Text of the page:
# How to Generate Random Numbers in C Programming

One mathematical function in C programming that’s relatively easy to grasp is the rand() function. It generates random numbers. Though that may seem silly, it’s the basis for just about every computer game ever invented. Random numbers are a big deal in programming.

A computer cannot generate truly random numbers. Instead, it produces what are known as *pseudo**–**random numbers*. That’s because conditions inside the computer can be replicated. Therefore, serious mathematicians scoff that any value a computer calls random isn’t a truly random number. Can you hear them scoffing?

## How to generate random numbers

The rand() function is the simplest of C’s random-number functions. It requires the stdlib.h header file, and it coughs up an int value that’s supposedly random. Now, That’s Random demonstrates sample code.

**NOW, THAT’S RANDOM**

#include <stdio.h> #include <stdlib.h> int main() { int r,a,b; puts("100 Random Numbers"); for(a=0;a<20;a++) { for(b=0;b<5;b++) { r=rand(); printf("%dt",r); } putchar('n'); } return(0); }

Now, That’s Random uses a nested for loop to display 100 random values. The rand() function in Line 13 generates the values. The printf() function in Line 14 displays the values by using the %d conversion character, which displays int values.

**Exercise 1:** Create a new project by using the source code shown in Now, That’s Random. Build and run to behold 100 random values.

**Exercise 2****:** Modify the code so that all the values displayed are in the range 0 through 20.

Here’s a hint for Now, That’s Random: Use the modulus assignment operator to limit the range of the random numbers. The format looks like this:

r%=n;

*r* is the number returned from the rand() function. %= is the modulus assignment operator. n is the range limit, plus 1. After the preceding statement, values returned are in the range 0 through *n*-1. So if you want to generate values between 1 and 100, you would use this formula:

value = (r % 100) + 1;

## How to increase the randomness of numbersin C programming

Just to give some credit to the snooty mathematicians who claim that computers generate pseudo-random numbers, run the program you generated from Exercise 2. Observe the output. Run the program again. See anything familiar?

The rand() function is good at generating a slew of random values, but they’re predictable values. To make the output less predictable, you need to *seed* the random-number generator. That’s done by using the srand() function.

Like the rand() function, the srand() function requires the stdlib.h header, shown at Line 2 in Even More Randomness. The function requires an unsigned int value, seed, which is declared at Line 6. The scanf() function at Line 10 reads in the unsigned value by using the %u placeholder. Then the srand() function uses the seed value in Line 11.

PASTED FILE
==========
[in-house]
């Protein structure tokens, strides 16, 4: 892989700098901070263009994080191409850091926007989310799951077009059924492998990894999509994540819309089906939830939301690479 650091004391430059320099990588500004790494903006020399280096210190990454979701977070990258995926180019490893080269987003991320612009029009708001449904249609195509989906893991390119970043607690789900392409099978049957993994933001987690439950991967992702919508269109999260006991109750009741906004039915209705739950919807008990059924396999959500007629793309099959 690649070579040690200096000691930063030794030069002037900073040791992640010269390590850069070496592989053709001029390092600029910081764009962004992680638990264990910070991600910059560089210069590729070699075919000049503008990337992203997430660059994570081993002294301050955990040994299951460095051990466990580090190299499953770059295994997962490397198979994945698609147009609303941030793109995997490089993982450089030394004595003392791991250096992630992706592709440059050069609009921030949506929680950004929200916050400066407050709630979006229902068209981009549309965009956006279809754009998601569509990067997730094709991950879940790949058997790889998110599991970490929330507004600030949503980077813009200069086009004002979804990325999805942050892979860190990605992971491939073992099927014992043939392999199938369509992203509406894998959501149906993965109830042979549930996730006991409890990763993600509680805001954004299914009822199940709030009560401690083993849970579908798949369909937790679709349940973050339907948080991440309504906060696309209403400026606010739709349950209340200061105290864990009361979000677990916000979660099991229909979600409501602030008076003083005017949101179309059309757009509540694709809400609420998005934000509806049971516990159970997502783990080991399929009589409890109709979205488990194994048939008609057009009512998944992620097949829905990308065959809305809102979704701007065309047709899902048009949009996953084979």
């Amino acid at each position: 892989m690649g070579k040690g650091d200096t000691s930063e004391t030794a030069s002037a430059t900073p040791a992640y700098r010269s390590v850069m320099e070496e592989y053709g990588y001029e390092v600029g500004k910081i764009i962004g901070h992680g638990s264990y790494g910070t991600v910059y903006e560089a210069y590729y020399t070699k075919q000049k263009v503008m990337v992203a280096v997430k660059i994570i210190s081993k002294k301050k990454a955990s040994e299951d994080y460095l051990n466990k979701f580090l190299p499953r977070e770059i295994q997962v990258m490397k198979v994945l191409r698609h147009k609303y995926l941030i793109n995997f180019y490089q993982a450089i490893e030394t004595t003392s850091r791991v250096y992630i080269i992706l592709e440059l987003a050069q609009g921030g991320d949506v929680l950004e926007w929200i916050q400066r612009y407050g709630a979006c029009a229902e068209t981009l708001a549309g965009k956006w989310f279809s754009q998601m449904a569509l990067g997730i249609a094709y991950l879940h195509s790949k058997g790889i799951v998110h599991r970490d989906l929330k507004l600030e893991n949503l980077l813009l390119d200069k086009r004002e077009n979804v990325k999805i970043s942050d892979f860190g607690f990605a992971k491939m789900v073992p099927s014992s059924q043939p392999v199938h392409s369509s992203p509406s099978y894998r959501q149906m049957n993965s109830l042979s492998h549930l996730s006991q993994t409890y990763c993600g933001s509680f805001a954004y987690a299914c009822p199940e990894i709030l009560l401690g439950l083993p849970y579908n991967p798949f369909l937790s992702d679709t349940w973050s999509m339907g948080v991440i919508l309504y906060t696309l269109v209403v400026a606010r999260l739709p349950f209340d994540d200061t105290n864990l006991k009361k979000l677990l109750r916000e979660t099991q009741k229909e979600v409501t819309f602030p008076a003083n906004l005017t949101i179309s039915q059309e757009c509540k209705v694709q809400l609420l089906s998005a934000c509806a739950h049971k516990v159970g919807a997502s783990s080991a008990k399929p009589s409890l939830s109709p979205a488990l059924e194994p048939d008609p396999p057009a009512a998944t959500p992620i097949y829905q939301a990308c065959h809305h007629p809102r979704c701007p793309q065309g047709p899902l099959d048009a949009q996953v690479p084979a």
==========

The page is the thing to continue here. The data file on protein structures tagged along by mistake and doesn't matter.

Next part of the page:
**EVEN MORE RANDOMNESS**

#include <stdio.h> #include <stdlib.h> int main() { unsigned seed; int r,a,b; printf("Input a random number seed: "); scanf("%u",&seed); srand(seed); for(a=0;a<20;a++) { for(b=0;b<5;b++) { r=rand(); printf("%dt",r); } putchar('n'); } return(0); }

The rand() function is used at Line 16, although the results are now based on the seed, which is set when the program runs.

**Exercise ****3**: Create a new project using the source code shown in Even More Randomness. Build it. Run the program a few times, trying different seed values. The output is different every time.

Alas, the random values that are generated are still predictable when you type the same seed number. In fact, when the value 1 is used as the seed, you see the same “random” values you saw in Exercise 1, when you didn’t even use srand()!

There has to be a better way.

The best way to write a random-number generator is not to ask the user to type a seed, but rather to fetch a seed from elsewhere. In More Truly Random Than Ever, the seed value is pulled from the system clock by using the time() function.

**MORE TRULY RANDOM THAN EVER**

#include <stdio.h> #include <stdlib.h> #include <time.h> int main() { int r,a,b; srand((unsigned)time(NULL)); for(a=0;a<20;a++) { for(b=0;b<5;b++) { r=rand(); printf("%dt",r); } putchar('n'); } return(0); }

The time() function returns information about the current time of day, a value that’s constantly changing. The NULL argument helps solve some problems, but time() returns an ever-changing value.

The (unsigned) part of the statement ensures that the value returned by the time() function is an unsigned integer. That’s a technique known as *typecasting*.

The bottom line is that the srand() function is passed a seed value, courtesy of the time() function, and the result is that the rand() function generates values that are more random than you’d get otherwise.

**Exercise ****4****:** Type the source code from More Truly Random Than Ever and build the project. Run it a few times to ensure that the numbers are as random as the computer can get them.